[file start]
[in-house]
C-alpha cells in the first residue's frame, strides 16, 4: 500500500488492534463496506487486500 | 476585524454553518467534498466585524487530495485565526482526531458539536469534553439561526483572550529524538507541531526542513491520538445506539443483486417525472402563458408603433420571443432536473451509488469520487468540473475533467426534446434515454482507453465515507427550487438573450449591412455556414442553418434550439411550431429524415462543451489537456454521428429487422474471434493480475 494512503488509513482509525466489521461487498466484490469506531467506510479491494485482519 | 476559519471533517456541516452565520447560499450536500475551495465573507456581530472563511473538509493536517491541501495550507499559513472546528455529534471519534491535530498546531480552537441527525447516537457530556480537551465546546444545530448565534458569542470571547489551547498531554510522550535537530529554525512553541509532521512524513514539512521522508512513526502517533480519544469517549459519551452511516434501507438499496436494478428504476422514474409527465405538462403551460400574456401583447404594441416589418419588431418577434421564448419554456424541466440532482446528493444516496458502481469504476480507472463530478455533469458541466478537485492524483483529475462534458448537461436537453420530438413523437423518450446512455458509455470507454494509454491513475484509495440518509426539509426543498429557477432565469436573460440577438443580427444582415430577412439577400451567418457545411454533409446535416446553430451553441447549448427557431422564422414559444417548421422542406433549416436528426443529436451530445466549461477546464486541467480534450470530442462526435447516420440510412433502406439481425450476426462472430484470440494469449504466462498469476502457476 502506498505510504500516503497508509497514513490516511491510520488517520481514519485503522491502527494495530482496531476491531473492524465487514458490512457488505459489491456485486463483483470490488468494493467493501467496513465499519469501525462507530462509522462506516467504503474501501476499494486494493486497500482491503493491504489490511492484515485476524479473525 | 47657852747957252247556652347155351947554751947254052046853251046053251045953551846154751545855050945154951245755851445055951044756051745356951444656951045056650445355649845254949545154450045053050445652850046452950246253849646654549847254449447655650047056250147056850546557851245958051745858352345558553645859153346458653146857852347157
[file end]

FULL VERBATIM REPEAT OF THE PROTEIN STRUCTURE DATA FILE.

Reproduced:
[in-house]
C-alpha cells in the first residue's frame, strides 16, 4: 500500500488492534463496506487486500 | 476585524454553518467534498466585524487530495485565526482526531458539536469534553439561526483572550529524538507541531526542513491520538445506539443483486417525472402563458408603433420571443432536473451509488469520487468540473475533467426534446434515454482507453465515507427550487438573450449591412455556414442553418434550439411550431429524415462543451489537456454521428429487422474471434493480475 494512503488509513482509525466489521461487498466484490469506531467506510479491494485482519 | 476559519471533517456541516452565520447560499450536500475551495465573507456581530472563511473538509493536517491541501495550507499559513472546528455529534471519534491535530498546531480552537441527525447516537457530556480537551465546546444545530448565534458569542470571547489551547498531554510522550535537530529554525512553541509532521512524513514539512521522508512513526502517533480519544469517549459519551452511516434501507438499496436494478428504476422514474409527465405538462403551460400574456401583447404594441416589418419588431418577434421564448419554456424541466440532482446528493444516496458502481469504476480507472463530478455533469458541466478537485492524483483529475462534458448537461436537453420530438413523437423518450446512455458509455470507454494509454491513475484509495440518509426539509426543498429557477432565469436573460440577438443580427444582415430577412439577400451567418457545411454533409446535416446553430451553441447549448427557431422564422414559444417548421422542406433549416436528426443529436451530445466549461477546464486541467480534450470530442462526435447516420440510412433502406439481425450476426462472430484470440494469449504466462498469476502457476 502506498505510504500516503497508509497514513490516511491510520488517520481514519485503522491502527494495530482496531476491531473492524465487514458490512457488505459489491456485486463483483470490488468494493467493501467496513465499519469501525462507530462509522462506516467504503474501501476499494486494493486497500482491503493491504489490511492484515485476524479473525 | 47657852747957252247556652347155351947554751947254052046853251046053251045953551846154751545855050945154951245755851445055951044756051745356951444656951045056650445355649845254949545154450045053050445652850046452950246253849646654549847254449447655650047056250147056850546557851245958051745858352345558553645859153346458653146857852347157